This lecture asks whether it is possible to confirm the reality of bonds by seeing or feeling them. It first describes the work of "clairvoyant" charlatans from the beginning of the twentieth century, who claimed to "see" details of atomic and molecular structure, in order to discuss proper bases for scientific belief. It then shows that the molecular scale is not inconceivably small, and that Newton and Franklin performed simple experiments that measure such small distances. In the last 25 years various realizations of Scanning Probe Microscopy have enabled chemists to "feel" individual molecules and atoms, but not bonds.
This is the first semester in a two-semester introductory course focused on current theories of structure and mechanism in organic chemistry, their historical development, and their basis in experimental observation. The course is open to freshmen with excellent preparation in chemistry and physics, and it aims to develop both taste for original science and intellectual skills necessary for creative research.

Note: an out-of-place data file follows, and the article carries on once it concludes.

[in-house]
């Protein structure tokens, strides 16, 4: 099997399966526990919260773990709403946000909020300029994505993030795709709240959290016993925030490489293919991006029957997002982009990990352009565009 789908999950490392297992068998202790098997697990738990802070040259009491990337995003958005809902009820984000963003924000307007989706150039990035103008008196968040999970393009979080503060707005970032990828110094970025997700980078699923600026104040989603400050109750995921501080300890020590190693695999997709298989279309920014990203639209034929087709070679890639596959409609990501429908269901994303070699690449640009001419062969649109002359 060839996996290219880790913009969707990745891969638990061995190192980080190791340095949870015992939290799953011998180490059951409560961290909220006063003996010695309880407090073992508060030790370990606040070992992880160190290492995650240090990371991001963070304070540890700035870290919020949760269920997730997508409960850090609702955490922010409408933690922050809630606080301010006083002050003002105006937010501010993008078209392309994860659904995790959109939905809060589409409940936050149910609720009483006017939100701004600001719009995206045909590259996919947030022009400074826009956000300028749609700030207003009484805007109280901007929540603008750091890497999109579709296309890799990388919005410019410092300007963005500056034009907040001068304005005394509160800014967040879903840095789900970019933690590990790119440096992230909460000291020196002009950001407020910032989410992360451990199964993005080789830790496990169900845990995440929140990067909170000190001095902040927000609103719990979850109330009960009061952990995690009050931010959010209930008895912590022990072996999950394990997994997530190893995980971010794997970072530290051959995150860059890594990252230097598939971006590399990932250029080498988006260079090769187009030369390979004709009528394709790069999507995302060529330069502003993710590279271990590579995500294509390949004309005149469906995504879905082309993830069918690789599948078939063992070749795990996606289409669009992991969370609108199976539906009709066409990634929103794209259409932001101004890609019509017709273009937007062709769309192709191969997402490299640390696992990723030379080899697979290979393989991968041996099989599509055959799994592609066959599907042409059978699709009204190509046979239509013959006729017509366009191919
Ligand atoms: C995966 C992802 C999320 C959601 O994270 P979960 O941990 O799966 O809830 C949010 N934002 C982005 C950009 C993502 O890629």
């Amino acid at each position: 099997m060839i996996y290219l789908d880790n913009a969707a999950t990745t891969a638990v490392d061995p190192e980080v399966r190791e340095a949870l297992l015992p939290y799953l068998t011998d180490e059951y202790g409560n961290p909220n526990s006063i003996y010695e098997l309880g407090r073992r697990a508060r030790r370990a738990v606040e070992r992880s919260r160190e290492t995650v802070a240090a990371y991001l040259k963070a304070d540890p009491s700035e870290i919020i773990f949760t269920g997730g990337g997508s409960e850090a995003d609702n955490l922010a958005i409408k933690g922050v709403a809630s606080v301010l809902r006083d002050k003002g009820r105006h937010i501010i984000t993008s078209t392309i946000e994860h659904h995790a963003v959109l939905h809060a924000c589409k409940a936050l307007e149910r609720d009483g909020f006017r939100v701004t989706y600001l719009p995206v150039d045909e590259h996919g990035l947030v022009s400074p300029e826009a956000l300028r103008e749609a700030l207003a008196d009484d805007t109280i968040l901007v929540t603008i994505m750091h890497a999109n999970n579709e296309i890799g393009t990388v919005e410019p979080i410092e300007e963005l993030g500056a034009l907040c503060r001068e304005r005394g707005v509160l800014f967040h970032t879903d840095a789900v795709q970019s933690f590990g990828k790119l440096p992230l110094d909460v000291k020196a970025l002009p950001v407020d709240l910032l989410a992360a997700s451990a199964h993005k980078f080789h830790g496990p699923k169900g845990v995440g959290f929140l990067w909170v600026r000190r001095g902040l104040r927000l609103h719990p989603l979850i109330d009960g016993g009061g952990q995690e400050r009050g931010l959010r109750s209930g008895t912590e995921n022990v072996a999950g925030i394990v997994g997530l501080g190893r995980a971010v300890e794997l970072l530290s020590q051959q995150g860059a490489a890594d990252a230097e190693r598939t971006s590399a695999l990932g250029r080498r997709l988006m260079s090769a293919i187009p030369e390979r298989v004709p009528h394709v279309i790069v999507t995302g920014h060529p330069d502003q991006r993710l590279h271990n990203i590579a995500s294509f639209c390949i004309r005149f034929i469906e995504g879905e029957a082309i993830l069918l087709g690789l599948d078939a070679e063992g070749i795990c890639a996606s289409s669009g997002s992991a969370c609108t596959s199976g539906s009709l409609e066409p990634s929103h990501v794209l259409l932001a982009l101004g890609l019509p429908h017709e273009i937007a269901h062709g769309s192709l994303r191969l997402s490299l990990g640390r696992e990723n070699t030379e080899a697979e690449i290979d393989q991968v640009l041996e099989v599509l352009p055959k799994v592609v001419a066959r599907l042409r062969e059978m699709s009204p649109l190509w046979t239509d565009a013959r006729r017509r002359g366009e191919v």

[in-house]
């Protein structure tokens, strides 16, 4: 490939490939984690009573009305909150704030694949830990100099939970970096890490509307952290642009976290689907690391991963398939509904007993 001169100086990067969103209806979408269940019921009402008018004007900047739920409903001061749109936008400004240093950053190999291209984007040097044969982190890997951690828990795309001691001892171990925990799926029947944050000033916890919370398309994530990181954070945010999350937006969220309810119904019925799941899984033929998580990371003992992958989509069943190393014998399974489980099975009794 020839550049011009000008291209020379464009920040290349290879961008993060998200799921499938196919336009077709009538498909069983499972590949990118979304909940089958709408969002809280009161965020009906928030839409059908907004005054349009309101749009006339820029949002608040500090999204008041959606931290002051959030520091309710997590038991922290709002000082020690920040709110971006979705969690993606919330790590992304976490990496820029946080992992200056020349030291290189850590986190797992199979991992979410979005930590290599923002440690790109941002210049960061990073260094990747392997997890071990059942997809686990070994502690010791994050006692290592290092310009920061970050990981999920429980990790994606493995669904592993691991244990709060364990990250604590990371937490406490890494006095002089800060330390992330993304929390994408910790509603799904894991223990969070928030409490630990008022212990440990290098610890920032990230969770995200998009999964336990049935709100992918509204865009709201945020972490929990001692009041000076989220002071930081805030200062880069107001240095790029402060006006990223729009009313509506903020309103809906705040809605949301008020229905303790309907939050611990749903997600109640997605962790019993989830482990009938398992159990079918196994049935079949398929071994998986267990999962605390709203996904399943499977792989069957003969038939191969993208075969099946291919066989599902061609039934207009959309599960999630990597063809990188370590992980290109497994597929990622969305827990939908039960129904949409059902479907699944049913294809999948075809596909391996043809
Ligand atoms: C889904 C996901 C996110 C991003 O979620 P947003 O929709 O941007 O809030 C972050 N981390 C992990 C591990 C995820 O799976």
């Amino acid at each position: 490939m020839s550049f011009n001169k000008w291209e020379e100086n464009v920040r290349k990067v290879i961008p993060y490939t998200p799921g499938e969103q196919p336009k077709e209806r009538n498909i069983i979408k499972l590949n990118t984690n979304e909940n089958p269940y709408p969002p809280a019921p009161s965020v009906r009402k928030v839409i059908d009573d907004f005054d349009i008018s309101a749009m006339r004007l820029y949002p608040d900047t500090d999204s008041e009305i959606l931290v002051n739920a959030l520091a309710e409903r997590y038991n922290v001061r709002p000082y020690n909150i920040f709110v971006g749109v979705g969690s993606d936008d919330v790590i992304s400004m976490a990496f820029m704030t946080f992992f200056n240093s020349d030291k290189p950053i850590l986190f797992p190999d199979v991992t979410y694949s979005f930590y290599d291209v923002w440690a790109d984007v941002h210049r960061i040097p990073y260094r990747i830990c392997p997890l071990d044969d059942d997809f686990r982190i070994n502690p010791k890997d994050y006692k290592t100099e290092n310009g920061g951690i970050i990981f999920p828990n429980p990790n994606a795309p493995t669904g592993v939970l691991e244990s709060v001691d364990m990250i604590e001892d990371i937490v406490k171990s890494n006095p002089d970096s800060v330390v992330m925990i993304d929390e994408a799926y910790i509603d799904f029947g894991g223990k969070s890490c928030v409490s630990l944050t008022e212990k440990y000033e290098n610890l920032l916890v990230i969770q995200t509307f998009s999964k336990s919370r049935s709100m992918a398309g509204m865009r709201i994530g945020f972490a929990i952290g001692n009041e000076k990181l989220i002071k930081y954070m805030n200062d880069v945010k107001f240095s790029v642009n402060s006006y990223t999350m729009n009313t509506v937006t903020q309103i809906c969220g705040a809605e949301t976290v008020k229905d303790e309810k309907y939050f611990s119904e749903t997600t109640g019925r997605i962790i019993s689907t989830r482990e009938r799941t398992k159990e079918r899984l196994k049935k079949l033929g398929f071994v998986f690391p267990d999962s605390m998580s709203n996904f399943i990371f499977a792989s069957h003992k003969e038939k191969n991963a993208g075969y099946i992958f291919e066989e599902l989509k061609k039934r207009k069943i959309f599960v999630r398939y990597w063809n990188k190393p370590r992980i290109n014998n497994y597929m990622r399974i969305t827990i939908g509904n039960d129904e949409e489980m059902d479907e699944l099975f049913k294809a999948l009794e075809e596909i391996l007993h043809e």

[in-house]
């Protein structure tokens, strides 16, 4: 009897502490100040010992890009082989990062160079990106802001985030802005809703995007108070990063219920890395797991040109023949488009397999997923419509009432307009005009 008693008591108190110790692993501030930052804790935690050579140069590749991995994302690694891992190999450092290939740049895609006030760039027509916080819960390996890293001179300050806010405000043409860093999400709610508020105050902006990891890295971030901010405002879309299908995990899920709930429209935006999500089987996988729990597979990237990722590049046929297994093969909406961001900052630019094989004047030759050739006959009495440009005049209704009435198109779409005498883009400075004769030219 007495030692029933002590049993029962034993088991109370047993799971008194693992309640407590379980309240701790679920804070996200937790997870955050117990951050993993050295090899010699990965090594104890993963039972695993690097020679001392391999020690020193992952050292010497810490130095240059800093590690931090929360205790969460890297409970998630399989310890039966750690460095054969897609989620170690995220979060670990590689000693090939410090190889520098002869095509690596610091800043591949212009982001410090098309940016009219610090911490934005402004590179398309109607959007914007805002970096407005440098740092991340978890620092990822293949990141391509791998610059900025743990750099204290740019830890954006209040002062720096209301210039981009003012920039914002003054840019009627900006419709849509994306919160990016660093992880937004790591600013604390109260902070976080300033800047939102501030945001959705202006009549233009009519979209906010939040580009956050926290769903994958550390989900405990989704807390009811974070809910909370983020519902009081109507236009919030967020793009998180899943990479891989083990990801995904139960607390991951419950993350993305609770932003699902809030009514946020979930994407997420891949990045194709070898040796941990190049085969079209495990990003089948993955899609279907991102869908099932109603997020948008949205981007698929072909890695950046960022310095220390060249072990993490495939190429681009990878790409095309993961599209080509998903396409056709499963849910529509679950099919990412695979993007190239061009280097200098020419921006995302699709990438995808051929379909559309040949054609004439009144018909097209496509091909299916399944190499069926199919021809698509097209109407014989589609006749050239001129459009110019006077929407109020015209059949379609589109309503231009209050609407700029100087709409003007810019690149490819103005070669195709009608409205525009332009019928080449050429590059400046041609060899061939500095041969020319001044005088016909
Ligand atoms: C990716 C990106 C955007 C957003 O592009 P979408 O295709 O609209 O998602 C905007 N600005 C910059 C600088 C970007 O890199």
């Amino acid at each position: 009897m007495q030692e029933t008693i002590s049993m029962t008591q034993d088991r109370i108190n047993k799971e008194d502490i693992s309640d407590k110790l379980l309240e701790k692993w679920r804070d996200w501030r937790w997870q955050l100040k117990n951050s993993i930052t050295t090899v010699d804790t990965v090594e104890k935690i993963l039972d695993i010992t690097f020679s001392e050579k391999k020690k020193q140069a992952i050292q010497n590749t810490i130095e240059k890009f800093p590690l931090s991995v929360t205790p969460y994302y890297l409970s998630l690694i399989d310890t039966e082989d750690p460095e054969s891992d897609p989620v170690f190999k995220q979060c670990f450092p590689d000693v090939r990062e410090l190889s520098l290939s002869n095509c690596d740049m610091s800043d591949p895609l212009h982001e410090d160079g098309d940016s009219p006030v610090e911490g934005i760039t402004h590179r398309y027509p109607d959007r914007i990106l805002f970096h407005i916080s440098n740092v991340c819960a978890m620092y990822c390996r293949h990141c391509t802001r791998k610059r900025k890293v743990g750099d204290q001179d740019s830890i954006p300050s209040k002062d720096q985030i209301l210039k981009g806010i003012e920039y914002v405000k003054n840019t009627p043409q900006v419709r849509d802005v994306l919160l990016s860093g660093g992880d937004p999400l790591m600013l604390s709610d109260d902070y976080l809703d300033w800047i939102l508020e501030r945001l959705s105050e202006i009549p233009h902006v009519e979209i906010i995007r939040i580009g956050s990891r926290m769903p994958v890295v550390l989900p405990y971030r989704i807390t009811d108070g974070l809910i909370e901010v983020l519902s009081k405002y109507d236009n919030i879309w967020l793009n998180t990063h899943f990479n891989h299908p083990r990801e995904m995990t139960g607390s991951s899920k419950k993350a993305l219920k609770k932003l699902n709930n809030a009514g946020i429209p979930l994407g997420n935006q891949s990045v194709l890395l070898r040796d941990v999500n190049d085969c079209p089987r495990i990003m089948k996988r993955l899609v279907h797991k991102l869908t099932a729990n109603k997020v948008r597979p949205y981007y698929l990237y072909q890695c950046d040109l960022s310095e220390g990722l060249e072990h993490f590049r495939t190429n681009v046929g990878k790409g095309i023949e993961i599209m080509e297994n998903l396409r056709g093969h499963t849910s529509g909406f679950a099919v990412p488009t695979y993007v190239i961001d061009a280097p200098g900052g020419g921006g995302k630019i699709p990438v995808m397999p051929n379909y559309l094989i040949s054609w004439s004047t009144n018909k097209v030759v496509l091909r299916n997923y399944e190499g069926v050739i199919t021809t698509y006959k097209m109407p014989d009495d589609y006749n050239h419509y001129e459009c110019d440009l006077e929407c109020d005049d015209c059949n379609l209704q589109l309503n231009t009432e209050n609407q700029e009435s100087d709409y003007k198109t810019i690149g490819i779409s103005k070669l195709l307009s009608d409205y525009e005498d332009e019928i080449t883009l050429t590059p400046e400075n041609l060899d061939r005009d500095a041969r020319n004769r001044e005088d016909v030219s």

As one of the world's great universities, Yale traces its roots back to the early 1640s when colonial clergyman sought to establish a school in order to continue the tradition of European education within the Americas. Yale has now grown to educate over 11,000 students from over 100 countries on a 310-acre campus in New Haven, Connecticut. Within the school's 260 buildings are over 2,000 undergraduate programs in 65 departments taught by a distinguished faculty. As Academic Earth's first partner school, Yale has been a leader within the space of OpenCourseWare by consistently delivering on its esteemed mission to expand access to educational materials for all who wish to learn.